Most Common Fishing and Boating Violations

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CHEYENNE-Warmer summer months triggers an increase in fishing and boating activity in Wyoming, and with that increase in summer activities also come an increase in fishing and boating violations.

According to the Game and Fish, the vast majority of boaters and anglers are obeying Wyoming laws, but there are a number of violations that are increasingly common from year to year. Some of the violations are undoubtedly due to ignorance of the laws, but many are simply due to participants not putting forth the effort to comply with the rules and regulations.

Every year the top fishing violation is failure to buy a license. Wyoming licenses expire with the calendar year and are required of persons 14 years of age and older. Anglers who purchase annual licenses also need a conservation stamp. No stamp is required for holders of daily licenses.

Overlimit of fish is another common violation. Anglers need to pay close attention to the limit for the water where they will be fishing. Creel limits for trout on a number of waters were changed from the 6 fish limit of previous years and anglers are advised to consult the regulations for the water where they are planning to fish.

Along the same line of creel limits are limitations restricting the size of fish that can be kept. For trout, the general creel limit allows six fish, of which only one can exceed 20 inches, but that is not true for all waters.

If the water has a differing creel and size restriction it will be detailed in the exceptions sections in the fishing regulations for each drainage area. Trout are not the only species with size restrictions. There are also size restrictions on tiger musky and northern pike and some waters have restrictions on bass. Anglers should be aware that when length limits apply, the whole body of the fish excluding gills and entrails shall remain intact while in transit or in the field. If length limits do not apply a piece of skin large enough to allow species identification (at least one inch square) shall remain on the filet.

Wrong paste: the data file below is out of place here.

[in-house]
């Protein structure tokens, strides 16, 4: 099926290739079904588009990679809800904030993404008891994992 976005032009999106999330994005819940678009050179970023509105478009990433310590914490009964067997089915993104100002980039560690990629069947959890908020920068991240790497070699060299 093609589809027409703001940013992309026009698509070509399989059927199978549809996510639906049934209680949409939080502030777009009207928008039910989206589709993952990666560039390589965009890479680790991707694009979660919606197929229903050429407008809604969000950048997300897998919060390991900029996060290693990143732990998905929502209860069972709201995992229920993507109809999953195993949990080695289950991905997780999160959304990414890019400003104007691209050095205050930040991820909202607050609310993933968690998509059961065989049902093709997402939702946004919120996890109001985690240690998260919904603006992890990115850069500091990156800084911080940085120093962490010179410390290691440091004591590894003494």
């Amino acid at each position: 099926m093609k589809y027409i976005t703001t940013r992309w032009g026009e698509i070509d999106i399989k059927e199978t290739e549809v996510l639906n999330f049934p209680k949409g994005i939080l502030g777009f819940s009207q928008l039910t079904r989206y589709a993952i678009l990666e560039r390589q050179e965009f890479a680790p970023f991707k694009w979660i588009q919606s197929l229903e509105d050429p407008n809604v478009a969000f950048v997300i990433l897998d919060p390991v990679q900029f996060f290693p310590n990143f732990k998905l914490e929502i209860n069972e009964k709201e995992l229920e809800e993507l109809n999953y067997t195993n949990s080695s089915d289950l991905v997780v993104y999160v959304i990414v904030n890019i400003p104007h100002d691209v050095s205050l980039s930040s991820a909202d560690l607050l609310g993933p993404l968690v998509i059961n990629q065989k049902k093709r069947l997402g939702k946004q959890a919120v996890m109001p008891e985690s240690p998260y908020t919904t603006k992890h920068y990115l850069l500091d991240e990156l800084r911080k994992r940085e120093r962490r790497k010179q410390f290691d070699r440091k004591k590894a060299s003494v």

Another common violation is false oath when nonresidents purchase resident licenses without satisfying the state residency requirement. Wyoming law requires persons to be domiciled in Wyoming for one year without claiming residency elsewhere for that period before qualifying for resident hunting or fishing licenses. Questions on residency can be directed to any Game and Fish office or department enforcement personnel.

Similar to not buying a fishing license, one of the more common boating violations is failure to register boats. Wyoming law requires that all craft that are propelled with motors, including electric motors, must be registered. Canoes, rowboats, rafts, float tubes etc. without motors need not be registered. But if a motor is attached, then registration is in order.

With summer holidays coming up in the next few weeks, boaters need to take special care to avoid the boating under the influence (BUI) violation. Not drinking and driving not only applies to our highways but to waters as well. Game and Fish enforcement officer Jon Stephens says BUI violations are most common around the popular July 4th weekend. “Fines for BUI are substantial and can result in possible jail time and loss of boating privileges,” Stephens said. “But more significantly, boaters who are drinking not only jeopardize their own personal safety but also the safety of others.”

Not having proper safety equipment aboard is another violation. This includes an approved life jacket for every member on board and appropriate safety equipment. A new requirement this year requires the wearing of an approved life jacket (personal flotation device) for youth 12 years old or under.

Stephens emphasizes that the various fishing and boating regulations are not there to impact enjoyment of the out of doors, but are in place to protect and enhance the resource for the enjoyment of anglers and the safety of all who use Wyoming’s waters. Boating and fishing regulations are covered in detail in the fishing and watercraft regulations pamphlets.

(contact: Al Langston (307) 777-4540)